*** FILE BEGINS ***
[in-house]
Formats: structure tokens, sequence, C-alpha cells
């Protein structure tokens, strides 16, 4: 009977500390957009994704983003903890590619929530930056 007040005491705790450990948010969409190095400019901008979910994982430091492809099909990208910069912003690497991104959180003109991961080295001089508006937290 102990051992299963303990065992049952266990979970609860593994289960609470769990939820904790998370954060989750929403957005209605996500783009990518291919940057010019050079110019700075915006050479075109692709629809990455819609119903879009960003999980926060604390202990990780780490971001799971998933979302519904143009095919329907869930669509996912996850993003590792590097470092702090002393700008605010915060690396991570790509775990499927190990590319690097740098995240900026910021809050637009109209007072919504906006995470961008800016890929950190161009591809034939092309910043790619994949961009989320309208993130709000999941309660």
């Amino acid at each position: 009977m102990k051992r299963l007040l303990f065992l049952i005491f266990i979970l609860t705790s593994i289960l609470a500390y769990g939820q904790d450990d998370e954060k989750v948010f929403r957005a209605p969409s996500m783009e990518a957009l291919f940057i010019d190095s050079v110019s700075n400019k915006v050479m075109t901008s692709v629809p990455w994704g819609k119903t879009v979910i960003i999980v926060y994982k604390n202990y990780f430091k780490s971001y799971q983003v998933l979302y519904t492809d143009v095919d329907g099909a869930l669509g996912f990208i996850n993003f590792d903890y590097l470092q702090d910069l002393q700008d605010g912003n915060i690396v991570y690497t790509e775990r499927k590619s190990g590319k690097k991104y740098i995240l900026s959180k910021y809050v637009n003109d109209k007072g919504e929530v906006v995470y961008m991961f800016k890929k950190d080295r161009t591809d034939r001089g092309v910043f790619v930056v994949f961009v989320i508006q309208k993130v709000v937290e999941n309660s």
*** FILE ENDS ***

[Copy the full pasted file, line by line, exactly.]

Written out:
[in-house]
Formats: structure tokens, sequence, C-alpha cells
């Protein structure tokens, strides 16, 4: 009977500390957009994704983003903890590619929530930056 007040005491705790450990948010969409190095400019901008979910994982430091492809099909990208910069912003690497991104959180003109991961080295001089508006937290 102990051992299963303990065992049952266990979970609860593994289960609470769990939820904790998370954060989750929403957005209605996500783009990518291919940057010019050079110019700075915006050479075109692709629809990455819609119903879009960003999980926060604390202990990780780490971001799971998933979302519904143009095919329907869930669509996912996850993003590792590097470092702090002393700008605010915060690396991570790509775990499927190990590319690097740098995240900026910021809050637009109209007072919504906006995470961008800016890929950190161009591809034939092309910043790619994949961009989320309208993130709000999941309660």
């Amino acid at each position: 009977m102990k051992r299963l007040l303990f065992l049952i005491f266990i979970l609860t705790s593994i289960l609470a500390y769990g939820q904790d450990d998370e954060k989750v948010f929403r957005a209605p969409s996500m783009e990518a957009l291919f940057i010019d190095s050079v110019s700075n400019k915006v050479m075109t901008s692709v629809p990455w994704g819609k119903t879009v979910i960003i999980v926060y994982k604390n202990y990780f430091k780490s971001y799971q983003v998933l979302y519904t492809d143009v095919d329907g099909a869930l669509g996912f990208i996850n993003f590792d903890y590097l470092q702090d910069l002393q700008d605010g912003n915060i690396v991570y690497t790509e775990r499927k590619s190990g590319k690097k991104y740098i995240l900026s959180k910021y809050v637009n003109d109209k007072g919504e929530v906006v995470y961008m991961f800016k890929k950190d080295r161009t591809d034939r001089g092309v910043f790619v930056v994949f961009v989320i508006q309208k993130v709000v937290e999941n309660s």